April 17, 2018
Mipso has had quite the busy year. Fresh off of releasing and touring to support two albums in the past year (2017’s Coming Down the Mountain and this year’s Edges Run), the Chapel Hill quartet played to a packed house at the Visulite Theater on Friday, April 13. Although they’ve been labelled as a bluegrass band, they appear to be moving away to a more sleek, modern sound. Edges Run still contains traditional bluegrass instrumentation (mandolin, fiddle, upright bass, acoustic guitar), but there’s also plenty of keyboards and percussion on most tracks, as well as more folk- and pop-based song structures. The band flew out to Eugene, Oregon in the winter to record the album with producer Todd Sickafoose (Ani DiFranco, Andrew Bird, Anaïs Mitchell) before they had even finished writing the songs, and you can feel the effect of the cold winter landscape on the songwriting and production. The album is spacious, somber and gorgeous throughout. The album seems to be a turning point for them, as it captures a young maturing band that growing into its own sound.
Most of the show in Charlotte featured plugged-in, full-band arrangements of their songs (complete with electric guitar and drums), a portion of the night had the four members unplug their instruments and crowd around a single microphone. This more intimate moment was one of Mipso’s best decisions of the night. Both live and on record, Mipso excels at creating and executing really tight, beautiful harmonies, and this moment allowed those harmonies to shine through. As a sort of homecoming (this was the only NC stop on the tour), the crowd was filled with family and friends of the band, and there was an incredible energy in the room as the audience was fully engrossed in the production.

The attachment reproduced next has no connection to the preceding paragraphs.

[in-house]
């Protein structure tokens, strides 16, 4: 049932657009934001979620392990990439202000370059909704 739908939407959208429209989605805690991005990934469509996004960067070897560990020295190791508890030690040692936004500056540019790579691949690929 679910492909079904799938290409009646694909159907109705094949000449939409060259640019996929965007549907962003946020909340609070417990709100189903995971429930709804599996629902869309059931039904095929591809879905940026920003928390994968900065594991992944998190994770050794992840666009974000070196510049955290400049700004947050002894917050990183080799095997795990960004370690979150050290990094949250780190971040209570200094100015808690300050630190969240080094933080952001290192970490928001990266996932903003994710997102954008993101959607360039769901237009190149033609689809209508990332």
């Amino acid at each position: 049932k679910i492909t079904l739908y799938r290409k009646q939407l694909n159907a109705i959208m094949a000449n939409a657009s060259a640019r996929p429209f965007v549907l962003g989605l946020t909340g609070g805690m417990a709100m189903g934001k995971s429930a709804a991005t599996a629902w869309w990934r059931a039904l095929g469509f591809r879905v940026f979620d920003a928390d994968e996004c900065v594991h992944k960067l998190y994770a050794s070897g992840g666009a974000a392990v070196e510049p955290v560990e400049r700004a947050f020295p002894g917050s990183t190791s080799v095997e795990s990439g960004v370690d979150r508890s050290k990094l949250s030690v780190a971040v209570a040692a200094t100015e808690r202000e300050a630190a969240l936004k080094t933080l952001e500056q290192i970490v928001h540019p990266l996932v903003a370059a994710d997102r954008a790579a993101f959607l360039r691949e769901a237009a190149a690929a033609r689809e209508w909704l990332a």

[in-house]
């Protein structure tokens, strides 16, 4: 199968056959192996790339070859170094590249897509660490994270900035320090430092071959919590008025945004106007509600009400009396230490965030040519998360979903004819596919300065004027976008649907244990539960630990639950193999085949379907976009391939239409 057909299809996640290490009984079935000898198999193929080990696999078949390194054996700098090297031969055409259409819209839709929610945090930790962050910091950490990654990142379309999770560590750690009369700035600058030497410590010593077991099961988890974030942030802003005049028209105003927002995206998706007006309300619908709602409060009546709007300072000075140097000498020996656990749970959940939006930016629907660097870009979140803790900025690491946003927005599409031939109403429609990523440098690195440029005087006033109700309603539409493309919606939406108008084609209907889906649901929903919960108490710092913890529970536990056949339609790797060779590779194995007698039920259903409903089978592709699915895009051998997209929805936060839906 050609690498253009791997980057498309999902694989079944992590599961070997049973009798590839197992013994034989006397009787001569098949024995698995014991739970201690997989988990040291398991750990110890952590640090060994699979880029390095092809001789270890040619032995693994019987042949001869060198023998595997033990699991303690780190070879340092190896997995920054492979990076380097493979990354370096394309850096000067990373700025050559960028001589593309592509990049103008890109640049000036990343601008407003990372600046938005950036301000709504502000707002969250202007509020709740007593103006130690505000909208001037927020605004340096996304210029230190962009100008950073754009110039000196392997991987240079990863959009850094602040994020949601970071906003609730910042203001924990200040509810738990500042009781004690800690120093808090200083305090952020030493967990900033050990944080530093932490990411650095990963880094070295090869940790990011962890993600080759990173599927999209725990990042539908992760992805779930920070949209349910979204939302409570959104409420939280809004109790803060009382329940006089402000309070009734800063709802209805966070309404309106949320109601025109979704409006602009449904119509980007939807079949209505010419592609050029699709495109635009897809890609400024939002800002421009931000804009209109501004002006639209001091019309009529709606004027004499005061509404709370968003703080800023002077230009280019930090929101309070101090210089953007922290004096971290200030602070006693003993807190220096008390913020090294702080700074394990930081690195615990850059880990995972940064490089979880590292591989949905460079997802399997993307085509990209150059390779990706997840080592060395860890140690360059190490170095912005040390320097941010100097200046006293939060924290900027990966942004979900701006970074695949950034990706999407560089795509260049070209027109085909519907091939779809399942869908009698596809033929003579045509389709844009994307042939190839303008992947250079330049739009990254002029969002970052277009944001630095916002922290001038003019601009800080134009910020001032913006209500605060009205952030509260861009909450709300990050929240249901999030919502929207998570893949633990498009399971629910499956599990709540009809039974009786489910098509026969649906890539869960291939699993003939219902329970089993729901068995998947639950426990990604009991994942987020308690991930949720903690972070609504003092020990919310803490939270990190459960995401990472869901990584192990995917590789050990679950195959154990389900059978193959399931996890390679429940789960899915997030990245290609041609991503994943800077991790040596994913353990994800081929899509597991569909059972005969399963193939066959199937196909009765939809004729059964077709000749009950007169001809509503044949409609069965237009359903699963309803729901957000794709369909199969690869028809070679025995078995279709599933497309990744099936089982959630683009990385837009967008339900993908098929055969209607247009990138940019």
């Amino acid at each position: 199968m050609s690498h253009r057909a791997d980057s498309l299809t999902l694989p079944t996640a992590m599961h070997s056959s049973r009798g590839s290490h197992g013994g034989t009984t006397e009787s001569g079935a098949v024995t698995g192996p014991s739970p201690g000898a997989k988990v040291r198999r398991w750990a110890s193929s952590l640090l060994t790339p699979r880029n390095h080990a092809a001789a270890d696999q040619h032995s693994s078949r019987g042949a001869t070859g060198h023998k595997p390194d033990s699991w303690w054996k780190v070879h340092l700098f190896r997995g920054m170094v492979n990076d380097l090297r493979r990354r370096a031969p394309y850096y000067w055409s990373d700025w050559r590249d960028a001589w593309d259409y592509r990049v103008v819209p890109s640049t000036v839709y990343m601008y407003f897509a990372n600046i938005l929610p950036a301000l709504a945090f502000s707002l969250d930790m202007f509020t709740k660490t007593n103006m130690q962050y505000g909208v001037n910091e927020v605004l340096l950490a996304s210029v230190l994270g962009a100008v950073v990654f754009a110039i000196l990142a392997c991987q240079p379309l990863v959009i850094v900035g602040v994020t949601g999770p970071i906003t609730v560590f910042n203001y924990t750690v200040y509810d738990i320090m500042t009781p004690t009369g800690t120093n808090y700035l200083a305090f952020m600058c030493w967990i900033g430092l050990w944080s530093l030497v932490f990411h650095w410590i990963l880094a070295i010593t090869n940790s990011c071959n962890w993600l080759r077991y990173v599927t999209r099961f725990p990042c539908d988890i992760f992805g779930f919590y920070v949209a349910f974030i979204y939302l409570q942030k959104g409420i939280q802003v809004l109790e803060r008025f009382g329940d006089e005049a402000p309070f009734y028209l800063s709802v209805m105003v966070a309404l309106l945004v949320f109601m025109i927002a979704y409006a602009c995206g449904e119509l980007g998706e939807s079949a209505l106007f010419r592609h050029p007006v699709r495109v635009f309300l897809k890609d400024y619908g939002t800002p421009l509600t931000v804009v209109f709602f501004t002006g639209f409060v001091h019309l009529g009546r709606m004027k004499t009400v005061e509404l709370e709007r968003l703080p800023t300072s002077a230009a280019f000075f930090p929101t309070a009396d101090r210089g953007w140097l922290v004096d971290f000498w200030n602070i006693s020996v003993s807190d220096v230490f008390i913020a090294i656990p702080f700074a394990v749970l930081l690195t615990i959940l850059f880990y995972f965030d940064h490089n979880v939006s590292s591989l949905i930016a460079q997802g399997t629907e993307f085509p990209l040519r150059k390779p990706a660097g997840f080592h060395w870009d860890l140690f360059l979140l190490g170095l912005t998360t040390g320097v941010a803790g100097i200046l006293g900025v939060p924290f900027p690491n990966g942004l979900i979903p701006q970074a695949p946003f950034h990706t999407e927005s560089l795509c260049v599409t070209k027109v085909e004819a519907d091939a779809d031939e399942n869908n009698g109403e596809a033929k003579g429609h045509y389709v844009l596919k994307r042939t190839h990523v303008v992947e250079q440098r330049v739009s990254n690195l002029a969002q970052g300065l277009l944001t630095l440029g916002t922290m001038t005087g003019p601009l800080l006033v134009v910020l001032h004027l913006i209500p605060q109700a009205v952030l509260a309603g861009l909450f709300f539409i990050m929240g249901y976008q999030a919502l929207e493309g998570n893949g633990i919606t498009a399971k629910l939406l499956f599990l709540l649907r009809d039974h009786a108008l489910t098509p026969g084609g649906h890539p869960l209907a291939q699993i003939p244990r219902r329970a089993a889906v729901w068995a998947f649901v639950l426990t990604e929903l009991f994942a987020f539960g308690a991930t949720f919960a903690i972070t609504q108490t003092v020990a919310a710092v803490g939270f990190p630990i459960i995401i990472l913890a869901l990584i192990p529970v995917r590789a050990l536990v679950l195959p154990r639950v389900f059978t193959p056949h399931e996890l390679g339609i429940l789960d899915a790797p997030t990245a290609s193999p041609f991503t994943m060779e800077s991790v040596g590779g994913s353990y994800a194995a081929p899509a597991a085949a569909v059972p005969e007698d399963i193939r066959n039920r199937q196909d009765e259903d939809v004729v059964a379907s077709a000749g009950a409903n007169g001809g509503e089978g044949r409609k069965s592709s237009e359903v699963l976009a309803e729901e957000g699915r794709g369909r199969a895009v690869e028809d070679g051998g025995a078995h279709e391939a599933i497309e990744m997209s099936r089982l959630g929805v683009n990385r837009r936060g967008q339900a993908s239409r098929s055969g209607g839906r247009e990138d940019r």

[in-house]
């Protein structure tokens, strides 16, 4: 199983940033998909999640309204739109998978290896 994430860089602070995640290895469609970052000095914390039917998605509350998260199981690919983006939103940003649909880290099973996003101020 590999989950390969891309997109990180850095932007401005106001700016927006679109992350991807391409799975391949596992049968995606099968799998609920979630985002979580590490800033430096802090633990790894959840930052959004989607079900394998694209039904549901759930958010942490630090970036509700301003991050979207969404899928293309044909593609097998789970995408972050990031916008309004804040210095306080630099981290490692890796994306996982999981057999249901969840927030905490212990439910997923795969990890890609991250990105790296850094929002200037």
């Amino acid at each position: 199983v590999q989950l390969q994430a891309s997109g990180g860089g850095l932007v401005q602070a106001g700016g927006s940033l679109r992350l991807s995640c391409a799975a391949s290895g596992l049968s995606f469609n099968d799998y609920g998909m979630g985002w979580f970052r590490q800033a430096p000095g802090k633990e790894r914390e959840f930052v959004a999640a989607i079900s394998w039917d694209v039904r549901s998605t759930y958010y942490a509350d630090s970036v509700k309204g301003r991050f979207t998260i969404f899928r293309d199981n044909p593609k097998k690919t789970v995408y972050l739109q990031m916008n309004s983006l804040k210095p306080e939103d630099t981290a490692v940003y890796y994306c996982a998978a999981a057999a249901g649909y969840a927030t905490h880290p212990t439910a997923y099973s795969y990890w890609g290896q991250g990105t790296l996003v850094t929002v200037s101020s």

We caught up with Jacob Sharp (mandolin, vocals) to ask him some questions about their most recent album and the group’s recent departure from Chapel Hill.
Did you notice a big difference in the songwriting and/or the completed product by bringing the songs to the studio as sketches and working on them together?
Jacob Sharp: Definitely. This was really the first record we wrote after having several members move from Chapel Hill. It was hard, on some of the tunes, to release ourselves from the pressure of having finished products ahead of the session. But we were confident in our own abilities and intentionally chose a producer whose fingerprints we wanted to leave a heavy mark on the songs – , so it seemed like a smart idea. Listening back to the record now over release week I am happy with how the process this time let the songs really grow.
What drew you to want to work with Todd Sickafoose?
Sharp: In the earliest stages of envisioning what this album could look like and how we should approach the tunes we had a writing retreat at a farmhouse near Saxapahaw and just listened to records that were inspiring to us individually. We just wanted to get on the same page about what type of sounds and vessels could best carry these ideas we had. Anyway there was a lot of overlap of records produced by Todd Sickafoose. We were all drawn to different aspects of his musicianship and the soundscape that he seemed to craft on record.
Who were your biggest influences (musical or otherwise) on Edges Run?
Sharp: I think we’d all answer this differently so I’ll just speak for myself. For me leading in to this session I was most musically drawn to albums like Young Man in America by Anaïs Mitchell and also some of the early Wilco albums. But I think as far as biggest influences part of what was cool about this session was that I more intentionally let my bandmates have influence over my taste. That may seem funny because we’ve played together so intimately for so long, but sometimes you really hold your ground. This time I didn’t need to do that as much.
Releasing the album cover as a puzzle is very unique, where did that idea come from?
Sharp: Our grandmothers wouldn’t buy our pint glasses…
Since you have moved away from the Triangle:, what do you miss most about living there?
Sharp: I miss the community. I love the people who make and appreciate music in the Triangle. But though Brooklyn is where I’m living the Triangle still feels like home. And I’m there all the time, so I still find myself connected to the fabric of the community. And I can get my Neil’s biscuit and Cosmic burritos fixes.
Edges Run has lots of space in the arrangements, slow tempos, an almost somber feel. Was this an intentional stylistic direction for the album?
Sharp: Yes, definitely. We wanted to lean in to the emotional power of space – and let these songs stretch out and speak for themselves a bit. For me, that’s one of the strongest parts of the record.